Ecuador’s indigenous fear for wetlands as glacier recedes

/ 02:45 PM March 21, 2019
Ecuador's indigenous fear for wetlands as glacier recedes

A vicuna roams at the foothill of the Chimborazo volcano, Ecuador’s central Andes, on February 18, 2019. The Chimborazo and the Carihuairazo are two of the seven elevations that are losing their glacier coverage in Ecuador mainly due to the deforestation of the moorlands and burning of fossil fuels. (Photo by Pablo Cozzaglio / AFP)

Volcan Chimborazo, Ecuador – When the springs dried up, the local indigenous leaders raised their eyes to the heavens. They knew what they would find. Up above, the glacier that capped Chimborazo volcano was receding.

But something equally dramatic was happening further down the slopes of Ecuador’s highest mountain. And the consequences for the indigenous population living there are far-reaching.


The paramo – the alpine wetland ecosystem, whose spongy soils hold water flowing from the glacier – had been taken over by crops and cattle.

Local community leader Gustavo Paca acknowledges it was an error that would shorten its life and hurt his people, who have long seen themselves as nature’s guardians.


Paca, 49, protected from the biting cold by a huge red wool poncho and a black hat, put it down to his people’s “ignorance”.

Now it is they themselves that have caused serious damage to the ecosystem at the base of the 6,310-meter volcano.

For years, no one living in the shadow of Mount Chimborazo imagined the glacier that supplies the paramo could ever be diminished.

Scientists believe the use of fossil fuels such as coal has accelerated the melting process.

But the diminishing glacier would not have affected the ecosystem so much if the wetlands had not been altered at the base of the mountain.

But locals began to cultivate the paramo and introduced cattle that destroyed the soil. In other parts of the paramo, they planted pasture to feed the animals.

Shrinking glacier


“Because in the lower part nothing was growing, we said to ourselves: let’s move upwards because there the land is fertile,” said Paca.

“We produced a great deal, but today, we can see that the water flow has decreased.”

In warm weather, the glaciers melting waters feed the paramo wetlands below. But with the glacier receding, there is less water supplying the wetlands.

Local populations have been feeling the change.

“They depend on glacial water for their crops, their animals, their consumption,” said Bolivar Caceres, an expert from Ecuador’s Institute of Meteorology and Hydrology (INAMHI).

Over the last 58 years, Chimborazo’s imposing mane of snow has receded to its peak, while its slopes have become a patchwork of crops.

Maria Chaza, 70, remembers the snow and the paramo with its vegetation of grasses and aromatic shrubs, now cleared for farmland.

“What a wonderful mountain it was, now there are only fields, cattle. Chimborazo has been skinned, and because of that there is no water,” she said. “Because of that we suffer.”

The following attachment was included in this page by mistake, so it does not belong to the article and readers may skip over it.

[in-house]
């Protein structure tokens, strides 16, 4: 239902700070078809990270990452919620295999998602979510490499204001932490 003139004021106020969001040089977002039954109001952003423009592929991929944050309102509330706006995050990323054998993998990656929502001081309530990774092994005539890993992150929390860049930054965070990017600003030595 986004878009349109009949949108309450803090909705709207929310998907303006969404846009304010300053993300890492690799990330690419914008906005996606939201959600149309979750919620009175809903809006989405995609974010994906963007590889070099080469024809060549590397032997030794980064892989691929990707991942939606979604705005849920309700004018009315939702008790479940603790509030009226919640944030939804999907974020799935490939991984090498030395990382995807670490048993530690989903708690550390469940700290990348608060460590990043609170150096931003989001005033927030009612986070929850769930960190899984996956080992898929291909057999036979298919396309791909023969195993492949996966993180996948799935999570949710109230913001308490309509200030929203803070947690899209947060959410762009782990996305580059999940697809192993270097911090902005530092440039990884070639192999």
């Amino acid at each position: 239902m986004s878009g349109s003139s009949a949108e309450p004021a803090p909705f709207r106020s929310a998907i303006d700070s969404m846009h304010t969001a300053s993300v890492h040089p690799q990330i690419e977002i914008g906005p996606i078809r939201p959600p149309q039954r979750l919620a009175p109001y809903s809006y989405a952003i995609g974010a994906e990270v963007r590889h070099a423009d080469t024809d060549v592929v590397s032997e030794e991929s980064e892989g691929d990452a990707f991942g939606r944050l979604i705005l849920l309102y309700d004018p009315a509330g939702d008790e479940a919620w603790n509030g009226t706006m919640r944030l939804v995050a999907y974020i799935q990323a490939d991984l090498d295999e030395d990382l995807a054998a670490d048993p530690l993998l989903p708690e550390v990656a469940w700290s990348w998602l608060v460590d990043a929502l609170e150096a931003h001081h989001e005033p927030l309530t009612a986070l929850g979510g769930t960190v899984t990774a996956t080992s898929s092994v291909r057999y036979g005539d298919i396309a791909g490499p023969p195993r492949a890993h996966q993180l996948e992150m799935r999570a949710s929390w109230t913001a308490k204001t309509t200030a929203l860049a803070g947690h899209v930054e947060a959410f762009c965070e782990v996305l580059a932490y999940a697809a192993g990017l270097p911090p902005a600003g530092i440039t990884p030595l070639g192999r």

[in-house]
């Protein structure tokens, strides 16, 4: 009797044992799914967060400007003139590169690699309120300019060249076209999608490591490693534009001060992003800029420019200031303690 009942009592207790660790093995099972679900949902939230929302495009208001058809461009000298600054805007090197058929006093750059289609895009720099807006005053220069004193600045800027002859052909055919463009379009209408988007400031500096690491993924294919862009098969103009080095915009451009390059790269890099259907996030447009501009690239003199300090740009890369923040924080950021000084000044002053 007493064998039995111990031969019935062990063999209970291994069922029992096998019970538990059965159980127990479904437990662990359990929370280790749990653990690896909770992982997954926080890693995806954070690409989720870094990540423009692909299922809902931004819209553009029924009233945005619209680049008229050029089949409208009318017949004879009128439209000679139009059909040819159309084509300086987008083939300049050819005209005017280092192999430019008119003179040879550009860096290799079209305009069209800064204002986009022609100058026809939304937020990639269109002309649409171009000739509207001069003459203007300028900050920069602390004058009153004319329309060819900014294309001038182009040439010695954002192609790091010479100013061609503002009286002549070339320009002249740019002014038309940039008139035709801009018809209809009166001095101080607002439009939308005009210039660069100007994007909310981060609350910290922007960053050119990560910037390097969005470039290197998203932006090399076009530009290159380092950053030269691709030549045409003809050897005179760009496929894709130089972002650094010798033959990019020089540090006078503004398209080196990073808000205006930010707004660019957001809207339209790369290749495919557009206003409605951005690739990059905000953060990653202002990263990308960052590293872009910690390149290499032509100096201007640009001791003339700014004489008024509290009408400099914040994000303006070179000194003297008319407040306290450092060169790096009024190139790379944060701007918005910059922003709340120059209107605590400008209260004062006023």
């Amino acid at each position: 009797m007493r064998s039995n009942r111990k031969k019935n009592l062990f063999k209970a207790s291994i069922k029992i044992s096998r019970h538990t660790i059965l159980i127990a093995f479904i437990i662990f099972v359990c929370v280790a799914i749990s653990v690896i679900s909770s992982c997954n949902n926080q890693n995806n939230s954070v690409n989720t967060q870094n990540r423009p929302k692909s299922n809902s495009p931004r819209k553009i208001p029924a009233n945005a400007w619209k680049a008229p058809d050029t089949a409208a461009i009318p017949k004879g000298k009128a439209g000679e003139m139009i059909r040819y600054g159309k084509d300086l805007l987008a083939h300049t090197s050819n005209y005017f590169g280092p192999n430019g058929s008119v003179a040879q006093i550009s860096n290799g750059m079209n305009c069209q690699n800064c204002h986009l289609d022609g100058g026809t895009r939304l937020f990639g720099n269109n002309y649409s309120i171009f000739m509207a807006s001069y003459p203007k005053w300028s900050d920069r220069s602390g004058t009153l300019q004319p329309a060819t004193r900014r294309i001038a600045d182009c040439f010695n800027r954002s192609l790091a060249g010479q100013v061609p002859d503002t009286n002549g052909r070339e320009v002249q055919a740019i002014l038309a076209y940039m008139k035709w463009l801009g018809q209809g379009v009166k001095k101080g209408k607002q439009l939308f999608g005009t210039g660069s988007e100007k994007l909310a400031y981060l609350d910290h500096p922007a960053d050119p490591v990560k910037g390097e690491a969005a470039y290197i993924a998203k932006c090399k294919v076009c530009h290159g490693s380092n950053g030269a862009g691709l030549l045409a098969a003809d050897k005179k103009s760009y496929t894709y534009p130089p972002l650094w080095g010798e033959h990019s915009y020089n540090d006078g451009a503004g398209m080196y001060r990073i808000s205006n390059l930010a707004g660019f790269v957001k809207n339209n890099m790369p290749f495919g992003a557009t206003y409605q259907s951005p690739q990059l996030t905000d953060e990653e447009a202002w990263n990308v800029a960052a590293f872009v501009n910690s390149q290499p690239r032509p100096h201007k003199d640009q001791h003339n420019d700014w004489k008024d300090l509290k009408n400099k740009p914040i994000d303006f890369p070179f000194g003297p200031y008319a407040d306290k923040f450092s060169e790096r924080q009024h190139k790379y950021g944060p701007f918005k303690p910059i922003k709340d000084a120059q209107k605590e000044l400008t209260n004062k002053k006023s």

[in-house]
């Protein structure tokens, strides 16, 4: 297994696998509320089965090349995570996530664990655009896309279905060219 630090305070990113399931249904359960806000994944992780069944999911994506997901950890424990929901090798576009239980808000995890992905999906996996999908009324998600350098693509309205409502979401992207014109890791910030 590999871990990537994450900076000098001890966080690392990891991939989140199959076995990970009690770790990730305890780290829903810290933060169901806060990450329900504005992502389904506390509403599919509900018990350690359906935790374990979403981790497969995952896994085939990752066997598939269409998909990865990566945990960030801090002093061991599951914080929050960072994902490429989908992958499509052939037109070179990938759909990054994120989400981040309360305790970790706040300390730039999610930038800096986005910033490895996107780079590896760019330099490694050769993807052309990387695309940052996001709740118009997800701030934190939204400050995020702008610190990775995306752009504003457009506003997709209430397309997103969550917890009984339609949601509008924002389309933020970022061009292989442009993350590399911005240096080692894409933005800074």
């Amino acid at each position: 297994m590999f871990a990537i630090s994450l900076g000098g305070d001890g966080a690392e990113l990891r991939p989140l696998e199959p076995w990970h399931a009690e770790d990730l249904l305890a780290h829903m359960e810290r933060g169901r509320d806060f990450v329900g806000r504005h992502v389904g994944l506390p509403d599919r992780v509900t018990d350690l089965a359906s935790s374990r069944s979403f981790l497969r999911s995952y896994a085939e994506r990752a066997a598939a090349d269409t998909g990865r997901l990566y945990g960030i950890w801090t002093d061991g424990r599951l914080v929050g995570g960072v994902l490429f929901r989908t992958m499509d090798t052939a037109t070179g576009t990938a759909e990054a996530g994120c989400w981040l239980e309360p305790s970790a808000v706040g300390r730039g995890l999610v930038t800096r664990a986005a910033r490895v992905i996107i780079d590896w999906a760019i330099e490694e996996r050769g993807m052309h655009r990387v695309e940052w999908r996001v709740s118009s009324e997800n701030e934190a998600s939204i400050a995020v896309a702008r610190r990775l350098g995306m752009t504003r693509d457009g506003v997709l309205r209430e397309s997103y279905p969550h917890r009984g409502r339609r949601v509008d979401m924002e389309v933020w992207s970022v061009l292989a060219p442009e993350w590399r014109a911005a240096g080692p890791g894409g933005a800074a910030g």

Ecuador's indigenous fear for wetlands as glacier recedes

Aerial view of the indigenous leader of the San Andres community Francisco Hidalgo, standing on a rock in the middle of a small lake surrounded by moorlands at the foothill of the Chimborazo volcano, Ecuador’s central Andes, on february 18, 2019. – The Chimborazo and the Carihuairazo are two of the seven elevations that are losing their glacier coverage in Ecuador mainly due to the deforestation of the moorlands and burning of fossil fuels. (Photo by Pablo Cozzaglio / AFP)

Water flowing away

Their wells drying up, men from local indigenous communities now have to forage for water, hoes in hand, ready to dig in the loamy soil for new water sources. It’s work that increasingly demands more effort.

Scientists first began recording a retreat in the Chimborazo glacier in 1962. They measured the glacier at 27 square kilometers (10.4 square miles). By 2016, it had shrunk to only 7.6 square kilometers

“It had lost 72 percent of its cover,” said Caceres.

Its nearest neighbor, the 5,020 meter Carihuairazo volcano is in an even more critical state, losing 96 percent of its glacier since 2003. Today it’s no bigger than a football stadium.

Five other Ecuadoran peaks have been affected.

“The water courses are drying up,” according to Francisco Hidalgo, head of the local government in San Andres.

While the indigenous communities once had springs about five kilometers (3 miles) from their village, they now have to travel up to three times that distance to draw water from natural wells, more than 4,000 meters above sea level.

Sterile lands

Some communities have been able to regenerate the paramo by planting native vegetation and replacing cattle with llamas and vicunas, native Andes species whose padded feet are kinder to the soil.

Many now have to pay for a resource they previously accessed from nature.

“We are buying paramos” to plant locally, to retain the water on the land, said America Guilcapi, leader of the Pulingui indigenous community on the mountain’s slopes.

There is no quick fix. They are currently managing to irrigate only 17 of their community’s 105 arable hectares.

But slowly, local communities have started to implement a wider plan to retain their water supplies.

That consists buying hundreds of hectares of virgin land to increase their water catchment.

“There are communities that are devastated, with useless land, which is why we are working to improve irrigation systems,” said Hidalgo. /kga

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TAGS: air pollution, coal, ecosystem, Ecuador, Environment, fossil fuel, glacier, indigenous people, International news, Mount Chimborazo, News, paramo, Pollution, technology, Water, wetlands, World, World News
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